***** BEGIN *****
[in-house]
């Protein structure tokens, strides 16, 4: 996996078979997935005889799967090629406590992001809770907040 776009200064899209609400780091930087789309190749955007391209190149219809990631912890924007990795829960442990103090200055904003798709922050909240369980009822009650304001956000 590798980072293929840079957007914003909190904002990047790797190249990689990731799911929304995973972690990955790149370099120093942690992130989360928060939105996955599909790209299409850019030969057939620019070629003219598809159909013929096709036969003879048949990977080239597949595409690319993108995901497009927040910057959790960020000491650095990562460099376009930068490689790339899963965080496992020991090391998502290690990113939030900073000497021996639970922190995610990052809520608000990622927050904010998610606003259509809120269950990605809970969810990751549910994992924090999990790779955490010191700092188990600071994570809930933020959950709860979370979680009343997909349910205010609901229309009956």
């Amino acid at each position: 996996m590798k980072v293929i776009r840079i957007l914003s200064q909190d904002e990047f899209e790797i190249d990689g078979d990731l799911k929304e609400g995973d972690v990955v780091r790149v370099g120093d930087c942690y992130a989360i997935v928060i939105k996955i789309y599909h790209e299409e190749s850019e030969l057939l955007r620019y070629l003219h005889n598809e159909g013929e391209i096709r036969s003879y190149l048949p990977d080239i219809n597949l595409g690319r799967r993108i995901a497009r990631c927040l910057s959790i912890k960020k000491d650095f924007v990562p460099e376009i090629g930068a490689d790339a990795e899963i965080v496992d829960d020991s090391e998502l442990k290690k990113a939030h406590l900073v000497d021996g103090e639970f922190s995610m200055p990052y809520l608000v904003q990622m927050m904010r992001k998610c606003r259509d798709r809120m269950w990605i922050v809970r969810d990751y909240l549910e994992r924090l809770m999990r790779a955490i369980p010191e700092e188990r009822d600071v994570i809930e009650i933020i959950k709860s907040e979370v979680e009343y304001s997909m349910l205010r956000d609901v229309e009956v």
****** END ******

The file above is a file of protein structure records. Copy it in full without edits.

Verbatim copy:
[in-house]
């Protein structure tokens, strides 16, 4: 996996078979997935005889799967090629406590992001809770907040 776009200064899209609400780091930087789309190749955007391209190149219809990631912890924007990795829960442990103090200055904003798709922050909240369980009822009650304001956000 590798980072293929840079957007914003909190904002990047790797190249990689990731799911929304995973972690990955790149370099120093942690992130989360928060939105996955599909790209299409850019030969057939620019070629003219598809159909013929096709036969003879048949990977080239597949595409690319993108995901497009927040910057959790960020000491650095990562460099376009930068490689790339899963965080496992020991090391998502290690990113939030900073000497021996639970922190995610990052809520608000990622927050904010998610606003259509809120269950990605809970969810990751549910994992924090999990790779955490010191700092188990600071994570809930933020959950709860979370979680009343997909349910205010609901229309009956």
């Amino acid at each position: 996996m590798k980072v293929i776009r840079i957007l914003s200064q909190d904002e990047f899209e790797i190249d990689g078979d990731l799911k929304e609400g995973d972690v990955v780091r790149v370099g120093d930087c942690y992130a989360i997935v928060i939105k996955i789309y599909h790209e299409e190749s850019e030969l057939l955007r620019y070629l003219h005889n598809e159909g013929e391209i096709r036969s003879y190149l048949p990977d080239i219809n597949l595409g690319r799967r993108i995901a497009r990631c927040l910057s959790i912890k960020k000491d650095f924007v990562p460099e376009i090629g930068a490689d790339a990795e899963i965080v496992d829960d020991s090391e998502l442990k290690k990113a939030h406590l900073v000497d021996g103090e639970f922190s995610m200055p990052y809520l608000v904003q990622m927050m904010r992001k998610c606003r259509d798709r809120m269950w990605i922050v809970r969810d990751y909240l549910e994992r924090l809770m999990r790779a955490i369980p010191e700092e188990r009822d600071v994570i809930e009650i933020i959950k709860s907040e979370v979680e009343y304001s997909m349910l205010r956000d609901v229309e009956v």